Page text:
By TopDown Team
December 7th, 2011
There is no doubt that Hyperion Planning security is robust and extremely flexible. The tool enables administrators to control access at the member level. The limits to the security filters are capped only by the administrator’s creativity.
While the security model is robust, managing the filters for extremely large dimension can be a daunting task. Security for Hyperion Planning is managed through two applications:
- Shared Services: controls the security groups and user assignments
- Hyperion Planning: controls the assignments of groups to dimension members.
While working with the two interfaces is simple and straightforward, the administrator must constantly switch from one application to the other to answer questions such as: “What access does Gidon Albert have?” or “Why can’t I see my entity?”
To answer these questions, the administrator must first identify if the user belongs to specific groups by looking at the user and group information in Shared Services. Then, the admin must go into Hyperion Planning and identify which members are assigned to specific members or groups. When working with simple security models, this may not be too difficult. However, as the dimensions grow and the security model becomes more complex, the task of managing the model can become daunting, impractical, or even impossible.
One approach to make the task of managing complex security models is to use Microsoft Excel.
At a recent implementation, I implemented a complex security model that required creating more than 15,000 individual filters. Managing these filters using the Shared Services and Hyperion Planning interfaces was almost impossible. The filters were loaded using the ImportSecurity.cmd. Searching or making changes to specific filters in Hyperion Planning was slow and cumbersome. Instead, the client and I came up with a different approach.
Using the ExportSecurity.cmd, we exported all the group-to-member assignments from Hyperion Planning. We created a simple batch file that ran the command and exported all the assignments into a shared folder. Since the model had so many filters, the process of exporting the entire model took almost eight hours. The batch file was scheduled to run on the weekend, as part of the scheduled maintenance and back-up tasks. The group-to-member file was imported into an Excel file, where it is combined with an export of the users and groups information exported from Shared Services.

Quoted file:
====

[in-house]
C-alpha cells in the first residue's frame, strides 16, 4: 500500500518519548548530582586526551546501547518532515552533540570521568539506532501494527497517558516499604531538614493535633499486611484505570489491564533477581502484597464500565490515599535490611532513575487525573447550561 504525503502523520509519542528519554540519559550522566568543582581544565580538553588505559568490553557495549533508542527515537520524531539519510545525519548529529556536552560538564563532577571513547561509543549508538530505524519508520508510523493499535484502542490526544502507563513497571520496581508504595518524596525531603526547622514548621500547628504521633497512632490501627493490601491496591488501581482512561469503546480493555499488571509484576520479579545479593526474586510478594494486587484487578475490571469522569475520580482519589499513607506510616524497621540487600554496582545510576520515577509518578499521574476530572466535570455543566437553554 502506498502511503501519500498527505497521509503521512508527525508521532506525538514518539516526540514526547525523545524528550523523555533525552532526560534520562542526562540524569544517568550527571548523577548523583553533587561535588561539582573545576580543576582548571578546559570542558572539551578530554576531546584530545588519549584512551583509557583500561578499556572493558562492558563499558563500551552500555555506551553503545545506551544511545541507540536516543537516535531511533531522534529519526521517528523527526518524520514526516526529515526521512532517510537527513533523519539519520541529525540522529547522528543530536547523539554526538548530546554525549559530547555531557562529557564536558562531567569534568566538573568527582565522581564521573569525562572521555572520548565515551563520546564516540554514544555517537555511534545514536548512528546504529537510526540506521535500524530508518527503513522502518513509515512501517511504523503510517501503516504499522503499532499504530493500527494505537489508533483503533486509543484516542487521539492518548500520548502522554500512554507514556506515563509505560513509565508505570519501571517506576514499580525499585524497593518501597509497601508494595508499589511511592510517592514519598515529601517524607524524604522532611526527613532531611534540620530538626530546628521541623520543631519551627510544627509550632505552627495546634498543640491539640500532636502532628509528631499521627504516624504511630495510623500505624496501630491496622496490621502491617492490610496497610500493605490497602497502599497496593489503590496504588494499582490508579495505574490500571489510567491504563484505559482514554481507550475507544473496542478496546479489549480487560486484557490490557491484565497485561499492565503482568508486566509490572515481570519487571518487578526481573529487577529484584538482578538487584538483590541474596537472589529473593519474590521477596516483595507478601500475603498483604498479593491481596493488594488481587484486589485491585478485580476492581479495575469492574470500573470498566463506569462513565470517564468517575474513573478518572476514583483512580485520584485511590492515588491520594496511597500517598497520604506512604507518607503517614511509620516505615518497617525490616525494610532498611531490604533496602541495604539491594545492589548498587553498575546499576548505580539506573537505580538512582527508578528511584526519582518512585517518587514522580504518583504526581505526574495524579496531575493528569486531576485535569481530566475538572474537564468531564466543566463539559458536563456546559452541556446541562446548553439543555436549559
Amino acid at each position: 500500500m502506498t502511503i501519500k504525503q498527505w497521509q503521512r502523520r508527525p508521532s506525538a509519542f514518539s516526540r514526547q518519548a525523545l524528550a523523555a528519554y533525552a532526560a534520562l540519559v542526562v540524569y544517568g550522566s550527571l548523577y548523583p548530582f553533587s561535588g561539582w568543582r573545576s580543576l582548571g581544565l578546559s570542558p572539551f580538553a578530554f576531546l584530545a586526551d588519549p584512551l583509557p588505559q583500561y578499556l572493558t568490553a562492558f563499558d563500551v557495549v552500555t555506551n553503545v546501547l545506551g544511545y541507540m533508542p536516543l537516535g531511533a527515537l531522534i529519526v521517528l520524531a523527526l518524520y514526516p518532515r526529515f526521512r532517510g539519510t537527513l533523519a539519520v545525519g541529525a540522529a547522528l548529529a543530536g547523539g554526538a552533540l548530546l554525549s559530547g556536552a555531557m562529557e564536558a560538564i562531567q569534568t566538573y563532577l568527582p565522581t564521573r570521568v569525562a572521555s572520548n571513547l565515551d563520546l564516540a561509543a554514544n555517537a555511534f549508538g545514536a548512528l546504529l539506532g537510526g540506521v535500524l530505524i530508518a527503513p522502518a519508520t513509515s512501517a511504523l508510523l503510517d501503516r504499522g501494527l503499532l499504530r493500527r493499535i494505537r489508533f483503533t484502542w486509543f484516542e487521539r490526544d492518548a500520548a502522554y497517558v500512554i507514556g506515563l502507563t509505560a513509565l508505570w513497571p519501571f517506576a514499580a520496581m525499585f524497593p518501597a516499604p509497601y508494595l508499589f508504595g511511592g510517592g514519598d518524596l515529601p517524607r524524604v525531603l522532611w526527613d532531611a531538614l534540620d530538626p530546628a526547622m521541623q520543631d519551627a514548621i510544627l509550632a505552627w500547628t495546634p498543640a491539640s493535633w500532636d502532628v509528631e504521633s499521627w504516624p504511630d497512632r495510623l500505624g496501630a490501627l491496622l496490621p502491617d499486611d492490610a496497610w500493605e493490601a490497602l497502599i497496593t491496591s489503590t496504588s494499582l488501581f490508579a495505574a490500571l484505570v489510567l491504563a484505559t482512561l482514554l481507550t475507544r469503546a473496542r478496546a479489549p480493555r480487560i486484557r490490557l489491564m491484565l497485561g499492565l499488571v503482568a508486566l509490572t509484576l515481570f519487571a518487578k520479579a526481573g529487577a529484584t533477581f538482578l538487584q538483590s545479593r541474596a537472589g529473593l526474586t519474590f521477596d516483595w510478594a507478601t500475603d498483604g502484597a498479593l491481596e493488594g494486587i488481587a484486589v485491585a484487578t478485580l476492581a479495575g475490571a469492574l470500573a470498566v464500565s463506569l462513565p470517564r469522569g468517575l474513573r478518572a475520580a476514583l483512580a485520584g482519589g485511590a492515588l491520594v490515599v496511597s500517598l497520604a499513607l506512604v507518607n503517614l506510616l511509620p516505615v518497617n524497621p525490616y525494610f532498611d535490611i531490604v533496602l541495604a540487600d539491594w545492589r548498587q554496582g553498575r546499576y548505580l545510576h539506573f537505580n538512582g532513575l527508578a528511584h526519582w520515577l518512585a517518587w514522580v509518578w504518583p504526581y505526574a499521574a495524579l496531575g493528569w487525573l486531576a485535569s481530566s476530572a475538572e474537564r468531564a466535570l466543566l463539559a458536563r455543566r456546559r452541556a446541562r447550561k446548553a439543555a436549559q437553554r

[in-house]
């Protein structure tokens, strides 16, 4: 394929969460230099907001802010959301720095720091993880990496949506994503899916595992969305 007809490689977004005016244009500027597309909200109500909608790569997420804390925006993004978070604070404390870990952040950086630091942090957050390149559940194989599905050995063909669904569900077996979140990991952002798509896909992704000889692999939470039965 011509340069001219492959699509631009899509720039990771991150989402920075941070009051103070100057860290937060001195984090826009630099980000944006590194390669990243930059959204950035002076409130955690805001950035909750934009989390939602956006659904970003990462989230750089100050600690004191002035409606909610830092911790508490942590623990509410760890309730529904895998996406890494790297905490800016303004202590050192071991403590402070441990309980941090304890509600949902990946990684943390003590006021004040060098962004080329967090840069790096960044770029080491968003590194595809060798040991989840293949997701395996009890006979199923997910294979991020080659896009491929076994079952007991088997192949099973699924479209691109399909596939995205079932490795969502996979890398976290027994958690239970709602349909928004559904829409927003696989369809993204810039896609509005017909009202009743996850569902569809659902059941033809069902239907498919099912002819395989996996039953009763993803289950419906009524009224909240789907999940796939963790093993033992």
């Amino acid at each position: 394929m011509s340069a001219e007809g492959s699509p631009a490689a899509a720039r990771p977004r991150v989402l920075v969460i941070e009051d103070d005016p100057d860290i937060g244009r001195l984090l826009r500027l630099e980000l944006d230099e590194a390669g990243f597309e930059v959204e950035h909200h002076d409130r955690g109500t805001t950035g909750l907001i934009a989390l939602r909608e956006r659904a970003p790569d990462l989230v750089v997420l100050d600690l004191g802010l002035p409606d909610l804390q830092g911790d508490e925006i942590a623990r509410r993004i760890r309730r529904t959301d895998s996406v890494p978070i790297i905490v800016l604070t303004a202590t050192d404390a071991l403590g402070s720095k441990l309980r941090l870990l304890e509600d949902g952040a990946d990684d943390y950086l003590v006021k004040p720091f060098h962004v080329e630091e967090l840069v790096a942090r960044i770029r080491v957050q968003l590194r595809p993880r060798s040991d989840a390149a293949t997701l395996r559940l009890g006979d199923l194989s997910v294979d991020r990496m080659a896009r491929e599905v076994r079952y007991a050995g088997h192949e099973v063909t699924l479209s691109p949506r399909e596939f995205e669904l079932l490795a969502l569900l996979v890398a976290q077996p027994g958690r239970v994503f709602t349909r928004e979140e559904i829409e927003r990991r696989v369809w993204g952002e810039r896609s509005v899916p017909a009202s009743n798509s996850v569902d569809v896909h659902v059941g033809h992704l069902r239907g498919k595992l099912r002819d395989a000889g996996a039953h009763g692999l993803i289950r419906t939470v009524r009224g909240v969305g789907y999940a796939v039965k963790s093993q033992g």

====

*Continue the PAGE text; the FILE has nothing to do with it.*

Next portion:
At this point, the administrator has all the information about the security model available in Excel. The client created a series of macros that utilized pivot-tables to facilitate searches based on users, groups, members or any combinations of the three. Since all the information was in one place, answering access questions became simple and quick.
Additionally, any changes needed to be made to group-to-member assignments were done directly in the Excel file. A simple macro exported the changes into a text file that could be processed by the ImportSecurity.cmd. This approach allows the Administrator to load changes made in the Excel file directly into Hyperion Planning. Changes to the users and group assignments would still have to be performed directly in Shared Services, though.
Finally, once a week, after the weekly security export process was completed, a macro would compare the freshly exported security detail to the Excel file to verify that the changes made in the Excel file during the week matched the actual security filters in Hyperion Planning. Of course, this step is only verification since the changes that were made during the week would be tested after the ImprtSecurity.cmd was run.
This innovative solution facilitated management of this very complex security model. In addition, it made it easier for the client to compare the Hyperion Planning security filters to the filters and groups of other applications (HFM and Essbase). These filters are also managed in Excel. Comparing the filters and groups on the same platform was one of the main reasons the client took this approach. Working together with the client, we were able to create a simple, innovative and effective solution to a complex problem.